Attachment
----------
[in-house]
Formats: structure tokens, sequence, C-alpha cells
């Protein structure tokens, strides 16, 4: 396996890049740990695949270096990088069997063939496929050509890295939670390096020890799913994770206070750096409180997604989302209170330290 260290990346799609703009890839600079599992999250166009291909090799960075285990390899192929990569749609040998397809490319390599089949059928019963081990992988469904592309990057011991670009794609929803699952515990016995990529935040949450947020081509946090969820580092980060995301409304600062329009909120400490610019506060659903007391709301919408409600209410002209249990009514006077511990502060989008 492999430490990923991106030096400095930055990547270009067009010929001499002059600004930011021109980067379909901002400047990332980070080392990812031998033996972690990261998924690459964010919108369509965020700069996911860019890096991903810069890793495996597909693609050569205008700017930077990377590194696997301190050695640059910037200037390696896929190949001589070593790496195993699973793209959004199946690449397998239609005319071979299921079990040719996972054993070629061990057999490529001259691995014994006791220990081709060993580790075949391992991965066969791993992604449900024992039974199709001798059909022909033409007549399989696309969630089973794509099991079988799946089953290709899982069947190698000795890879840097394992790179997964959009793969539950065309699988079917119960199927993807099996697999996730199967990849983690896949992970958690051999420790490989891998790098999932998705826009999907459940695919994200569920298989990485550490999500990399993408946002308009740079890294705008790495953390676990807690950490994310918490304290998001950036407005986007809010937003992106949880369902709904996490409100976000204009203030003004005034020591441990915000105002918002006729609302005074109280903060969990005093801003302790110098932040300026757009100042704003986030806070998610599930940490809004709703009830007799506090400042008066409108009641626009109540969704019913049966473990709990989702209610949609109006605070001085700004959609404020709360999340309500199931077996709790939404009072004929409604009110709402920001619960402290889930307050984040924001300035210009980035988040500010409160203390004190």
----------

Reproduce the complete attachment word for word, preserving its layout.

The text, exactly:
[in-house]
Formats: structure tokens, sequence, C-alpha cells
């Protein structure tokens, strides 16, 4: 396996890049740990695949270096990088069997063939496929050509890295939670390096020890799913994770206070750096409180997604989302209170330290 260290990346799609703009890839600079599992999250166009291909090799960075285990390899192929990569749609040998397809490319390599089949059928019963081990992988469904592309990057011991670009794609929803699952515990016995990529935040949450947020081509946090969820580092980060995301409304600062329009909120400490610019506060659903007391709301919408409600209410002209249990009514006077511990502060989008 492999430490990923991106030096400095930055990547270009067009010929001499002059600004930011021109980067379909901002400047990332980070080392990812031998033996972690990261998924690459964010919108369509965020700069996911860019890096991903810069890793495996597909693609050569205008700017930077990377590194696997301190050695640059910037200037390696896929190949001589070593790496195993699973793209959004199946690449397998239609005319071979299921079990040719996972054993070629061990057999490529001259691995014994006791220990081709060993580790075949391992991965066969791993992604449900024992039974199709001798059909022909033409007549399989696309969630089973794509099991079988799946089953290709899982069947190698000795890879840097394992790179997964959009793969539950065309699988079917119960199927993807099996697999996730199967990849983690896949992970958690051999420790490989891998790098999932998705826009999907459940695919994200569920298989990485550490999500990399993408946002308009740079890294705008790495953390676990807690950490994310918490304290998001950036407005986007809010937003992106949880369902709904996490409100976000204009203030003004005034020591441990915000105002918002006729609302005074109280903060969990005093801003302790110098932040300026757009100042704003986030806070998610599930940490809004709703009830007799506090400042008066409108009641626009109540969704019913049966473990709990989702209610949609109006605070001085700004959609404020709360999340309500199931077996709790939404009072004929409604009110709402920001619960402290889930307050984040924001300035210009980035988040500010409160203390004190």